Despite being among the wealthiest countries in the world, Japan and South Korea have had the highest suicide rates among OECD countries for the past decade. Now with the COVID-19 pandemic causing financial burdens and social isolation, mental health-related incidents in East Asia are skyrocketing. Because of the stigma surrounding mental health problems in these countries, people are reluctant to ask for help. Due to the government’s continuous negligence in addressing this issue, the mental health crisis has been exacerbated by the pandemic and must now be addressed.
Mental health has been an overlooked issue in South Korea and Japan for generations. The rigorous competition in academia and employment has been especially detrimental to youth's mental well-being. Likewise, adults and elderly are more likely to suffer severe depression from loneliness in Japan than in any other developed country. Although state-funded facilities are available, people do not seek help due to the stigma surrounding mental health in cultures where efficiency is more highly valued. Claiming to be depressed or anxious is seen as either a common emotion that does not warrant healthcare or as a sign of a lack of discipline. In South Korea, for example, depression and ADHD are viewed as a sign of weakness rather than a health concern. This attitude towards mental health is not limited to Asian countries with studies showing that Asian Americans are also less likely to seek mental health support due to the feelings of shame and the fear of it reflecting poorly on their reputations.
These factors have a major consequence for the mental well-being of East Asians. In South Korea the annual rate of individuals diagnosed with depression is 5.3%, a rise from 2.8% in 2002. Considering the reluctance of South Koreans to seek a diagnosis, the real rates may be even higher. What is even more concerning is that the treatment rate for episodes of major depressive episodes was only 39.2% and only 38% of these patients received treatment. In Japan, suicide rates were the 3rd highest among all OECD countries in 2012, while Korea was reported to have the highest annual suicide rate in the world.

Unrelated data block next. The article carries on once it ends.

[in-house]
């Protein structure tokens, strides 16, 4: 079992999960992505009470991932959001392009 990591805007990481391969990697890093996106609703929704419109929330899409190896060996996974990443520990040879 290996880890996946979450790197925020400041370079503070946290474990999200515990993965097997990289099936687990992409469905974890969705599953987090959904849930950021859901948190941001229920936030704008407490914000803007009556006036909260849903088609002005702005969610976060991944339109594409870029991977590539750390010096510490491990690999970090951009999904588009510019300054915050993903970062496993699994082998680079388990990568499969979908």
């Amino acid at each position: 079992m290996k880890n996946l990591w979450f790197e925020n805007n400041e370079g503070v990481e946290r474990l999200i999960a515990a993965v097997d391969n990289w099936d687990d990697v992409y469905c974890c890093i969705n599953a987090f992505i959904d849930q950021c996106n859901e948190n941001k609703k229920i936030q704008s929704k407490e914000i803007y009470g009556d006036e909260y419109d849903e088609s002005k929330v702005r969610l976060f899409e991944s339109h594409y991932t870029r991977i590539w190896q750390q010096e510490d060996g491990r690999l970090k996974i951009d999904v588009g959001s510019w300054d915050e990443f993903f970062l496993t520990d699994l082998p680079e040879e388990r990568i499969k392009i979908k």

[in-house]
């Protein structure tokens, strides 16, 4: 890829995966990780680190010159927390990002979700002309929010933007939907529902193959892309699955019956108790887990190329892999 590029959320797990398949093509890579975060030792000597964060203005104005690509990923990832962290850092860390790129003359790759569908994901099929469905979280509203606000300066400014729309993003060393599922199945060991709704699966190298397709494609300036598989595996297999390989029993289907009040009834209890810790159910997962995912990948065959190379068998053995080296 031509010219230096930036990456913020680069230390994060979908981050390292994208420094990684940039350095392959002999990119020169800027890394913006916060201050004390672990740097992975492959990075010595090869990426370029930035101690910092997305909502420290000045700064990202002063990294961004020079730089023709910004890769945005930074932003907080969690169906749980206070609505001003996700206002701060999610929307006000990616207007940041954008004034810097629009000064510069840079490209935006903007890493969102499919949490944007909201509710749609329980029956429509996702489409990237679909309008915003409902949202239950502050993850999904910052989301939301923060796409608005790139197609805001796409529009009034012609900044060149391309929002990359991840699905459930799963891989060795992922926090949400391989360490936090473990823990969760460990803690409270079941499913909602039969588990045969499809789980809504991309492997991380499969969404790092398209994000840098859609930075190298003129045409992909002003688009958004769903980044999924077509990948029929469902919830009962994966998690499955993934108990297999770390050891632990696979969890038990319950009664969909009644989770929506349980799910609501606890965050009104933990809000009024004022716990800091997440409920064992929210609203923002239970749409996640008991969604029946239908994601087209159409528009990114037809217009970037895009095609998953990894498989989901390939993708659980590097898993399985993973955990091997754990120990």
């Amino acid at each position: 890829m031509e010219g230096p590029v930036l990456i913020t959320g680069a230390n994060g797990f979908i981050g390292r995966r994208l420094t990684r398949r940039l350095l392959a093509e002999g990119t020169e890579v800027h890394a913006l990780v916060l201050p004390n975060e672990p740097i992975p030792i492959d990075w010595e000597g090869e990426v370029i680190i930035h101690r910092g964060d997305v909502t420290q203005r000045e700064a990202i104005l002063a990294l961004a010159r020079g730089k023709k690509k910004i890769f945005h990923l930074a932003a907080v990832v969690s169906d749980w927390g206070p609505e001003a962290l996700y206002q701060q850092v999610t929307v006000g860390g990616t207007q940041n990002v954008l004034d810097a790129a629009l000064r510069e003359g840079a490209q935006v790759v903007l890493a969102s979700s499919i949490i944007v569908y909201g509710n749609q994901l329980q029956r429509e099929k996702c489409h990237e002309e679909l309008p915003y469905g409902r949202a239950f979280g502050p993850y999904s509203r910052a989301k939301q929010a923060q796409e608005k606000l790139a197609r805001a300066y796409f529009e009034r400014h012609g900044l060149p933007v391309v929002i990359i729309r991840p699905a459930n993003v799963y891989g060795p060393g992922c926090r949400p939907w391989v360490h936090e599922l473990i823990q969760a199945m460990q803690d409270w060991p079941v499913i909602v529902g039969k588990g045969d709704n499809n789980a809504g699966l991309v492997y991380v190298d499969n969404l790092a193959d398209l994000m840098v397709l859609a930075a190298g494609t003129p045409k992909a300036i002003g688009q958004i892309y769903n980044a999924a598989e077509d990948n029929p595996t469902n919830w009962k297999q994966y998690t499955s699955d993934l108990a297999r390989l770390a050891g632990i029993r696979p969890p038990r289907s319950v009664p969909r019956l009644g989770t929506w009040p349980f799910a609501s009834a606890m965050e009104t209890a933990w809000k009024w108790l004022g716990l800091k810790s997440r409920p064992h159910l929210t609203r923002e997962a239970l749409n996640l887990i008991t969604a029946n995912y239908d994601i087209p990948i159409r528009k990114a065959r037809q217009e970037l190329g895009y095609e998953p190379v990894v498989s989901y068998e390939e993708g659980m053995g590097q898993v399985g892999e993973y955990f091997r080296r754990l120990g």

Due to the financial and social hardships brought upon by COVID-19, these statistics are only getting worse. Despite handling the pandemic far more effectively than Europe or the United States, Japan saw an increase in suicide rates, demonstrating the detrimental effect of the pandemic on mental health. Last August, the number of women attempting suicide jumped by 40% and the overall suicide rate increased by 15.4%. The main reason for this jump is the economic hardship as many became unemployed as a result of COVID-19.
In summary, mental health is a troubling epidemic in South Korea and Japan which doesn't receive enough support from the government and gets little validity from ordinary citizens. Because this crisis was never appropriately addressed, the already staggering statistics of mental health incidents in East Asia have only increased and are not predicted to drop until sufficient preventive actions are taken - both from the government and the people.
1. Kim, Ga Eun, et al. “Increased Prevalence of Depression in South Korea from 2002 to 2013.” Nature News, Nature Publishing Group, 12 Oct. 2020, www.nature.com/articles/s41598-020-74119-4.
2. Targum, Steven D, and Junko Kitanaka. “Overwork Suicide in Japan: a National Crisis.” Innovations in Clinical Neuroscience, Matrix Medical Communications, Feb. 2012, www.ncbi.nlm.nih.gov/pmc/articles/PMC3312902/.
3. Craft, Lucy. “Suicide Claimed More Japanese Lives in October than 10 Months of COVID.” CBS News, CBS Interactive, 13 Nov. 2020, www.cbsnews.com/news/japan-suicide-coronavirus-more-japanese-suicides-in-october-than-total-covid-deaths/.
4. Tomisawa, Ayai, and Marika Katanuma. “Suicide Spike in Japan Shows Mental Health Toll of COVID-19.” The Japan Times, www.japantimes.co.jp/news/2020/10/09/national/social-issues/suicide-mental-health-coronavirus/.